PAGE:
• FIGS. 16A-16I show the various stages associated with the fluid pump apparatus in accordance with a first alternative embodiment of the present invention.
  • FIGS. 17A-17I show the sequential stages associated with a second alternative embodiment of the fluid pump apparatus of the present invention.
  • FIGS. 18 and 18A illustrate an alternative embodiment of the present invention wherein the standing valve is spring-loaded so as to maximize solids evacuation.
  • DETAILED DESCRIPTION OF THE INVENTION
  • Referring to FIG. 1, there is shown a pumping system 10 in accordance with the prior art. The pumping system 10 is a reciprocating rod-type pumping system. In particular, the pumping system 10 includes a walking beam 12 that is supported above a base 14 by a samson post 16. The walking beam 12 is mounted for pivoting movement with respect to the top of the samson post. A pitman arm 18 is affixed to one end of the walking beam 18 and is engaged with a crank 20. A counterweight 22 is cooperative with the pitman arm 18 and with the end of the walking beam 12. A gear reducer 22 is cooperative with a motor 24. A V-belt 26 extends from a sheave associated with the motor 24 to a sheave 28 associated with the gear reducer 22. The motor 24 will cause a rotation of the sheave so that the V-belt 26 will cause the sheave 28 to rotate. This, in turn, causes a reciprocal movement of the crank 20 and the counterweight 22 so as to cause the walking beam 12 to pivot upwardly and downwardly.
  • A horsehead 30 is mounted to an opposite end of the walking beam 12. A bridle 32 extends downwardly from the horsehead 30 and is joined to a polished rod 34. Polished rod 34 extends through stuffing box 36 and downwardly into the well 38. There is a tee 40 at the top of the well 38 which allows oil and gas to be transmitted from the interior of the production tubing 42 located within the well 38.
  • A downhole pump 44 will be located at the end of a sucker rod 46. Sucker rod 46 extends through the interior of the production tubing 42. As a result, the reciprocating movement of the walking beam 12 will cause the sucker rod 46 to move upwardly and downwardly and will cause the downhole pump 44 to move upwardly and downwardly so as to draw fluids through the production tubing 42. It can be seen that the downhole pump 44 is located within an oil-bearing zone 48. Various perforations are formed in the casing 50 in the area of the production zone 48 so as to allow fluids to pass into the casing 50 and around the production tubing 42. Ultimately, the accumulation of fluids within the annulus between the production tubing 46 and the casing 50 will flow so as to be drawn by the downhole pump upwardly for discharge at the surface.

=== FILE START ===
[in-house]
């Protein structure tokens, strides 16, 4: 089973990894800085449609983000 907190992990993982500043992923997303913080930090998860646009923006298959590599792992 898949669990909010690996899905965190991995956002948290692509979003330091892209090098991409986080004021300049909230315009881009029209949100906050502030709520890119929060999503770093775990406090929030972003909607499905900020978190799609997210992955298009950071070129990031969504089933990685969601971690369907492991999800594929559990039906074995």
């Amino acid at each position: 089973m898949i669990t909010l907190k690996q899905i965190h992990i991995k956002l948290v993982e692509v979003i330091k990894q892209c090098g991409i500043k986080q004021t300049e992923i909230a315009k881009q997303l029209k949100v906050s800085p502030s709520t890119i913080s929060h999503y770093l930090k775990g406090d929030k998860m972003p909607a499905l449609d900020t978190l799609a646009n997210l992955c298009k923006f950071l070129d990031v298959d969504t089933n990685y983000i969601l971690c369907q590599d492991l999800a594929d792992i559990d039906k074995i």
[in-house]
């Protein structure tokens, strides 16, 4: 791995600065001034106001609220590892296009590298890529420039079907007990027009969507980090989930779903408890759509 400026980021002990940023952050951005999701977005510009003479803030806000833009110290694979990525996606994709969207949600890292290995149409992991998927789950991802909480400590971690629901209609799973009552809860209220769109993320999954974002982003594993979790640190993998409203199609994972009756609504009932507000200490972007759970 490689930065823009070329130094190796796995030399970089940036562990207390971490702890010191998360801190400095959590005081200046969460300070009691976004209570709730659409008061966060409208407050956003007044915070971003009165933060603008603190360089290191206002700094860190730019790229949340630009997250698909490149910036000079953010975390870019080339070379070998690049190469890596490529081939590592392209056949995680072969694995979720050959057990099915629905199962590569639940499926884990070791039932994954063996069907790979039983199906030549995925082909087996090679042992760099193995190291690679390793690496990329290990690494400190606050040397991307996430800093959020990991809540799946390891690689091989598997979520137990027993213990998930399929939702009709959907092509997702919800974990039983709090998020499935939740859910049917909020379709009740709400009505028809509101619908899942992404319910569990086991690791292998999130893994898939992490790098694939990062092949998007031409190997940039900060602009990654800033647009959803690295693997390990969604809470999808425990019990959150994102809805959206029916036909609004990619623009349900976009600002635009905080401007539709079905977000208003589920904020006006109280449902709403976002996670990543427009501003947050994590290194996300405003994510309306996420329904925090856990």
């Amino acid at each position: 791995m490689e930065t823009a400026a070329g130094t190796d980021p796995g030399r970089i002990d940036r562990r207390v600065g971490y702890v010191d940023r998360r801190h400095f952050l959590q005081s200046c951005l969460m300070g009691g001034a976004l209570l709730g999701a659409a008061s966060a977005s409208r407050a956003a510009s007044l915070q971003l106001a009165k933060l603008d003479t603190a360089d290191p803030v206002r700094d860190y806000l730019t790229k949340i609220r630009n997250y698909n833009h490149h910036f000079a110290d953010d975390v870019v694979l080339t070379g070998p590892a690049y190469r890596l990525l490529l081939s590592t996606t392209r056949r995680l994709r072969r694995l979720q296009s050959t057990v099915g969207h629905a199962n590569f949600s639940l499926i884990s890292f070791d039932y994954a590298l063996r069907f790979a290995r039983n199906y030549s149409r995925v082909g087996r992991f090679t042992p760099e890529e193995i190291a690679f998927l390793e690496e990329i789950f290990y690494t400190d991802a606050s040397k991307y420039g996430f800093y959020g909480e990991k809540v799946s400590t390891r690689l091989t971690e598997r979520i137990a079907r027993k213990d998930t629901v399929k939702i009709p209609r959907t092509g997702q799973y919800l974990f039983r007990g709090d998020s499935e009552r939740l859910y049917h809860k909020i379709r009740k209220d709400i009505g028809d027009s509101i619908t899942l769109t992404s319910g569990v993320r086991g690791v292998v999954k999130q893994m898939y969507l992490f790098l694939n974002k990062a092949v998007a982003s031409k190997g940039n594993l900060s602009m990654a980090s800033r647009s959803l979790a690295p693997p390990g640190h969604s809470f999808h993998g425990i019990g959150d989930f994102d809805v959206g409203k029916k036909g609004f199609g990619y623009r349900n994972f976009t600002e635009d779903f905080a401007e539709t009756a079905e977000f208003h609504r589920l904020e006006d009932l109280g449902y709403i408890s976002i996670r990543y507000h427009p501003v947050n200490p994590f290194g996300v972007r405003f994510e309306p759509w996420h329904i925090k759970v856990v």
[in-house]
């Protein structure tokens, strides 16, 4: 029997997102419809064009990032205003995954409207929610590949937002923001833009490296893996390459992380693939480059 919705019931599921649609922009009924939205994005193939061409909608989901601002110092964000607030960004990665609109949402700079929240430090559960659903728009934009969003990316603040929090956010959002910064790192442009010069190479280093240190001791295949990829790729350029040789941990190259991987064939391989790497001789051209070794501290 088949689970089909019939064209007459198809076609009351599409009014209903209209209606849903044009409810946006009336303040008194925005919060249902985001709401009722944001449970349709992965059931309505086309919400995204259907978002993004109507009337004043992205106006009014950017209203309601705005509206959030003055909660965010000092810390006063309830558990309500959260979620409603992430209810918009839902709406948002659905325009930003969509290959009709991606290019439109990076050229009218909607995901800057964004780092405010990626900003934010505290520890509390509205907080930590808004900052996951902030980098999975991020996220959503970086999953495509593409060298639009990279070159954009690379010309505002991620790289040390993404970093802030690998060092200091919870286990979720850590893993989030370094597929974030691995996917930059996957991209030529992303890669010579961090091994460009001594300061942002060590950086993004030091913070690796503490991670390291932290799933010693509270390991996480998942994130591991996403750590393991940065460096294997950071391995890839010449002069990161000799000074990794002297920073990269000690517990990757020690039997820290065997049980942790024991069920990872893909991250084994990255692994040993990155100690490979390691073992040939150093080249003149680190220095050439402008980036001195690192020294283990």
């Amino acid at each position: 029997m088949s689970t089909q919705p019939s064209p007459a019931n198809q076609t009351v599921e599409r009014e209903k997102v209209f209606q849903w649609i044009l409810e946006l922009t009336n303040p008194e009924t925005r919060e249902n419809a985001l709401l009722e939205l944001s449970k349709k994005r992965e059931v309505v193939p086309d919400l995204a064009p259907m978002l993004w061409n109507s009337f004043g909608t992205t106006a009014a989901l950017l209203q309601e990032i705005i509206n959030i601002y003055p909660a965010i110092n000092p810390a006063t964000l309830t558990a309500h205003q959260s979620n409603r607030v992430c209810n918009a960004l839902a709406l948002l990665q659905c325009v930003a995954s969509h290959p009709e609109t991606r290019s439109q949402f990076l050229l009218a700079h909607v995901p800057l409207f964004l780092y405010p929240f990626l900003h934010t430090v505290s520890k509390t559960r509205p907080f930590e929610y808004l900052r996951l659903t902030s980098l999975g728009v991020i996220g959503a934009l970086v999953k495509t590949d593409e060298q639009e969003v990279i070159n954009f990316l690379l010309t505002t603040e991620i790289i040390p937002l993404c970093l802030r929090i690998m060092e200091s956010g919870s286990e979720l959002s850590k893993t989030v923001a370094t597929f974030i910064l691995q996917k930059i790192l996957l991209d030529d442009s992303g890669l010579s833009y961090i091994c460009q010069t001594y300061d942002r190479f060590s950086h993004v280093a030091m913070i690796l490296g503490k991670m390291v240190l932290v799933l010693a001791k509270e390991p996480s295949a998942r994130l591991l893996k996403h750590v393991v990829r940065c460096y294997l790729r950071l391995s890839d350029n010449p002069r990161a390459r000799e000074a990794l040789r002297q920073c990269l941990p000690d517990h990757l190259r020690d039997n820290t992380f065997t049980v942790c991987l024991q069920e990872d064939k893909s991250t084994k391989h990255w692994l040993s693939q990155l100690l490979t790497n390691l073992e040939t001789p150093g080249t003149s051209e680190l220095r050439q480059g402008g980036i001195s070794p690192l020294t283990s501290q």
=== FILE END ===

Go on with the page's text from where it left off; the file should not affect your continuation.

• FIG. 2 illustrates a detailed view showing the downhole pump 44. This downhole pump 44 includes a barrel 52, a standing valve 54, a plunger 56, and a traveling valve 58. Each of these elements cooperate so as to cause the downhole pump 44 to compensate for fluid pressures in the interior 60 of the barrel 52 below the plunger 56 and for pressures within the interior 62 of the upper pipe 64 (and the fluid column thereabove).
  • The barrel 52 includes a first wide interior diameter section 66, a second wide interior diameter section 68 and a reduced interior diameter section 70. The reduced interior diameter 70 is located between the first wide interior diameter section 66 and the second wide interior diameter section 68. The barrel 52 includes an opening at the top thereof and an opening 72 at the bottom thereof. In particular, the barrel 52 has a narrowed bottom end 74 that will define the opening 72.